There is something for everyone on Gilligan's Island—so sit right back and you'll hear a tale, a tale of a fateful trip, that started from this tropic port, aboard this tiny ship...

Rating for Style: A+
Rating for Substance: A-


Image Transfer

Aspect Ratio1.33:1 - Full Frame
Original Aspect Ratioyes

Image Transfer Review: Fans are in for a real treat with this release, as Gilligan's Island has never looked so good! Say goodbye to dingy, scratched up, washed out, broadcast versions—the image is sharp, colors are vibrant, contrast is excellent and source defects are minimal. Grain is natural, and only really visible in process shots (like the titles) or on stock footage. If only all TV shows could look this good on DVD. Way to go Warner!

Image Transfer Grade: A


Audio Transfer

 LanguageRemote Access

Audio Transfer Review: Gilligan's Island has never sounded better either, as the mono audio soundtrack is very well presented. Dialogue is clean and clear without any excess sibilance or distortion. Spectral coverage is respectable for a 40-year-old series, with a full presence.

Audio Transfer Grade: A-


Disc Extras

Static menu with music
Scene Access with 32 cues and remote access
Subtitles/Captions in English, French, Spanish with remote access
1 Feature/Episode commentary by Sherwood Schwartz
Packaging: Digipak
3 Discs
2-Sided disc(s)
Layers: dual

Extra Extras:
  1. Season two introduction by Sherwood Schwartz, Russell Johnson
Extras Review: This second season of Gilligan's Island features only a couple of extras, and despite menu options on all the discs, they are limited to the first side of disc one.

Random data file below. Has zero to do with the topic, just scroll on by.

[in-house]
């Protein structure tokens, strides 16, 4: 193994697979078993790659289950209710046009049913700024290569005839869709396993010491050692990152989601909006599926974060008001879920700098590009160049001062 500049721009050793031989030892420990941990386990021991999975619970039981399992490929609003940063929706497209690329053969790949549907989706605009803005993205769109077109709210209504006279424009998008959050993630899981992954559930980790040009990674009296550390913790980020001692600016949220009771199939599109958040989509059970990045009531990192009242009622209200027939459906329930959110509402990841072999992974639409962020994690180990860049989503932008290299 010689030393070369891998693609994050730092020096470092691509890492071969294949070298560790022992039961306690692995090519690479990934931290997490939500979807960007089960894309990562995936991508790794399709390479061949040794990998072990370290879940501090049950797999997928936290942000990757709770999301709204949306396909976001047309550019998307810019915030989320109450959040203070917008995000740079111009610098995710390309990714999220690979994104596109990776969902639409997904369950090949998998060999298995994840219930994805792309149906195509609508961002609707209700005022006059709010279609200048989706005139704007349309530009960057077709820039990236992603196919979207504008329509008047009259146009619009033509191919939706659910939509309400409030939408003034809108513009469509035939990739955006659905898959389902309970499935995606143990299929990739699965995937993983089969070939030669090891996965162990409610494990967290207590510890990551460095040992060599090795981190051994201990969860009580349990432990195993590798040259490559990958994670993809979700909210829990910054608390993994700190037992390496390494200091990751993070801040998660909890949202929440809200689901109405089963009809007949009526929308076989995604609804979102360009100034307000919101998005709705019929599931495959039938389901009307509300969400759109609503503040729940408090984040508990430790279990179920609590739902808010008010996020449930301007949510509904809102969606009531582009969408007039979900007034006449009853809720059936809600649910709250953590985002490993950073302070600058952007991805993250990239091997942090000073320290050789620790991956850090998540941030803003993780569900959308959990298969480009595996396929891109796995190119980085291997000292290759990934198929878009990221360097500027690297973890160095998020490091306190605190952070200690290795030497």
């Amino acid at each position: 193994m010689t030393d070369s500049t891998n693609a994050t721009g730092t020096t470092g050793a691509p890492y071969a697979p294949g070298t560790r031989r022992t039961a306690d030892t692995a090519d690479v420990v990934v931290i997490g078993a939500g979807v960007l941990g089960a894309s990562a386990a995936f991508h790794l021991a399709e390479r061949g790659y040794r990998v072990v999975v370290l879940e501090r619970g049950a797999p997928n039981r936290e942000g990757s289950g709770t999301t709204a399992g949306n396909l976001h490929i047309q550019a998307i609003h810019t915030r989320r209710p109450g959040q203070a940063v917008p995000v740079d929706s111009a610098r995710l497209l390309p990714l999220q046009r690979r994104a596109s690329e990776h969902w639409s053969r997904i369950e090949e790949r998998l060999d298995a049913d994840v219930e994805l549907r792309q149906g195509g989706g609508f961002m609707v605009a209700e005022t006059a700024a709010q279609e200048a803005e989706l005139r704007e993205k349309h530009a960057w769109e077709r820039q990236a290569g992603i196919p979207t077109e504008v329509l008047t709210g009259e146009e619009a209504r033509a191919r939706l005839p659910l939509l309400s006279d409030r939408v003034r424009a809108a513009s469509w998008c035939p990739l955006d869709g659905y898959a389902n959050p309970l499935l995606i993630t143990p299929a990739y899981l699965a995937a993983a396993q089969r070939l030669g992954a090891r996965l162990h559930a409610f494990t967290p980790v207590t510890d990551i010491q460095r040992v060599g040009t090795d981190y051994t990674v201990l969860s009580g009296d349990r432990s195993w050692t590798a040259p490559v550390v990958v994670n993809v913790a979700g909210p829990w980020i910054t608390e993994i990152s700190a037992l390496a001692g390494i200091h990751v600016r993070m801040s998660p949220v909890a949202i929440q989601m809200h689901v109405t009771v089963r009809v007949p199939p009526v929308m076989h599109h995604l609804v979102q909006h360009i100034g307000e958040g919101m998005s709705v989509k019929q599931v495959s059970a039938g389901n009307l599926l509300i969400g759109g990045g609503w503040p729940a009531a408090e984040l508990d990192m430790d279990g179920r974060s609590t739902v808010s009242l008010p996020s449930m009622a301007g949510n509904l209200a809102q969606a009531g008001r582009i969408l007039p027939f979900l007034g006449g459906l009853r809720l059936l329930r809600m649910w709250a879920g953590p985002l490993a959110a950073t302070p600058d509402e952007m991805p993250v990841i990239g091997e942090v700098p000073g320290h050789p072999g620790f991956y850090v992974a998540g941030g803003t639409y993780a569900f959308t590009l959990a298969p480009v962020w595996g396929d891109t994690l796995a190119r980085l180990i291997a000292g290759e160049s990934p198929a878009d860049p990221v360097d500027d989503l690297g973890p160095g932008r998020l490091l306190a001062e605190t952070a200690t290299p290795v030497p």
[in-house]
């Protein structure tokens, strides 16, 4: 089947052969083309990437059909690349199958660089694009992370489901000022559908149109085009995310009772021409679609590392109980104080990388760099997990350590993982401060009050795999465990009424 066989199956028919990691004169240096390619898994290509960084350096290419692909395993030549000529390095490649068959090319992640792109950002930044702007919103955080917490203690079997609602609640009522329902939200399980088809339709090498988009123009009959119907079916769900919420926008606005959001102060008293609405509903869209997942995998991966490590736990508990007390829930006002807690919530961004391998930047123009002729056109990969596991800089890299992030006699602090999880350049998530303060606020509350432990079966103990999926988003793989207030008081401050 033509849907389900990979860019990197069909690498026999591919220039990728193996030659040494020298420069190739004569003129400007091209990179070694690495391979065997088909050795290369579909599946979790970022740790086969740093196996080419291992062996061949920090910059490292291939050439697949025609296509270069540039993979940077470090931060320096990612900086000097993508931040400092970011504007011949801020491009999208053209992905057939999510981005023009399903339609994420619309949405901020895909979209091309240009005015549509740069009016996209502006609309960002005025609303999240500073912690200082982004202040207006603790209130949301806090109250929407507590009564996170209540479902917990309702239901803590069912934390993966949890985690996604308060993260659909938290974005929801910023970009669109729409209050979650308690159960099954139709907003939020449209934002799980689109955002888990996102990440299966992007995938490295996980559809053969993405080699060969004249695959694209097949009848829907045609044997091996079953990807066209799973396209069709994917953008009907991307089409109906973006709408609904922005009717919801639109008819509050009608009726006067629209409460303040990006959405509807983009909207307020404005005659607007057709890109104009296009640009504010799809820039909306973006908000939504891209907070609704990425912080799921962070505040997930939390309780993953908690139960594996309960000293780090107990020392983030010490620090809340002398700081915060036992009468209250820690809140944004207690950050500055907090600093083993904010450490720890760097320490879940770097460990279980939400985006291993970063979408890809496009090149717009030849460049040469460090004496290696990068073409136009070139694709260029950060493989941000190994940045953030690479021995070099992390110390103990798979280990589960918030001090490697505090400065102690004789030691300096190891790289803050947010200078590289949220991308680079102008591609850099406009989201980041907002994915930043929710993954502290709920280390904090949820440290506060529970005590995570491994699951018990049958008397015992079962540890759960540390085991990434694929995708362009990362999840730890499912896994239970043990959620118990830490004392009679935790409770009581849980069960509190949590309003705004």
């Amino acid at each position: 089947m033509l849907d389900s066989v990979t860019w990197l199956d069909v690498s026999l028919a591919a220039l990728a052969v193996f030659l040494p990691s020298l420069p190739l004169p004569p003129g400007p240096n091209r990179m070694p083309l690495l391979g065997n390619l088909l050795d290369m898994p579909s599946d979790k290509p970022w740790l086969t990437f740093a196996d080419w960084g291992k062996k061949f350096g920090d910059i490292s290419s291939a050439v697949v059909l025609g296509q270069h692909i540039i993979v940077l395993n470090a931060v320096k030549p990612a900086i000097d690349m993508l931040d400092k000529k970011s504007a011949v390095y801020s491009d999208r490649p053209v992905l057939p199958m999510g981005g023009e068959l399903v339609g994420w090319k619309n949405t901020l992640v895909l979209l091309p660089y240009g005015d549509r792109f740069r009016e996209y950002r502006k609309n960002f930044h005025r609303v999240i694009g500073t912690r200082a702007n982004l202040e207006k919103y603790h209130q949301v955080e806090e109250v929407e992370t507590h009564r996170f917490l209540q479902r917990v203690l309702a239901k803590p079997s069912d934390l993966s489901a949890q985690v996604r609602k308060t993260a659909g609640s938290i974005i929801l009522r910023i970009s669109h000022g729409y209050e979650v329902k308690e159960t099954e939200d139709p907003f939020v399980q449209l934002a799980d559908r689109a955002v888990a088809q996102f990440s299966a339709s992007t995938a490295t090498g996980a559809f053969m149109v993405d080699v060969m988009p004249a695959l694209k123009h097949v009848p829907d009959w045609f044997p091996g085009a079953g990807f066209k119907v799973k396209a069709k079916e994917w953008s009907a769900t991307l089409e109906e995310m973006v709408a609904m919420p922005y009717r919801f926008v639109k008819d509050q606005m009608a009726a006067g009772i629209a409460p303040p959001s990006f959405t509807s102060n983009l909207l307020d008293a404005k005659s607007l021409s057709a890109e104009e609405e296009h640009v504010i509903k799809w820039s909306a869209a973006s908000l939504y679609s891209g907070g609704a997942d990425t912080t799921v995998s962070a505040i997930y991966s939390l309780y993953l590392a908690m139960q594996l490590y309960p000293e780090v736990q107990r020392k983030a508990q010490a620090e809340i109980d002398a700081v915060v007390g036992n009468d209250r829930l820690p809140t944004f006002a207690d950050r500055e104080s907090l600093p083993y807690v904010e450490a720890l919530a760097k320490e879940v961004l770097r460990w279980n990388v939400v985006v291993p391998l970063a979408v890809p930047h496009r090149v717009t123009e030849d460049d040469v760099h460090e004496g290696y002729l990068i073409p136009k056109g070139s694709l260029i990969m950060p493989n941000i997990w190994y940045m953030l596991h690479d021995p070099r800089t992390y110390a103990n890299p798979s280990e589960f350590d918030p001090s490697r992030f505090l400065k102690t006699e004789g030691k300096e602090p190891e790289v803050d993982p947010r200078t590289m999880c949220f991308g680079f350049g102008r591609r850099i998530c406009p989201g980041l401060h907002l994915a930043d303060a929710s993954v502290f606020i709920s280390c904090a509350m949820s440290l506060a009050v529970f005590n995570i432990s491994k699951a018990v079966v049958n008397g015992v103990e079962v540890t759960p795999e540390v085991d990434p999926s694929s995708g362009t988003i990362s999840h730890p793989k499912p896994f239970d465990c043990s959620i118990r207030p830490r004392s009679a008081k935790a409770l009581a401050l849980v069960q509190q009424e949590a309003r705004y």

The first is a 6m:21s introduction to the season by series creator/producer, Sherwood Schwartz, and actor Russell Johnson (the Professor).

Schwartz also provides an entertaining and enlightening commentary track on The Little Dictator, with insight into many of the not so obvious aspects about the show.

Unfortunately, Warner has again neglected to add chapter stops within the episodes, but there is a Play All feature on each disc. Like the first season, the set is packaged in a slipcovered, foldout digipak housing the three double sided discs, which includes a disc by disc episode guide.

Extras Grade: C


Final Comments

The second season of Gilligan's Island does not disappoint, chock full of fun and outrageous antics, and Warner's gorgeous transfer runs circles around any broadcast version I've ever seen. This is television comedy at its finest. Very highly recommended.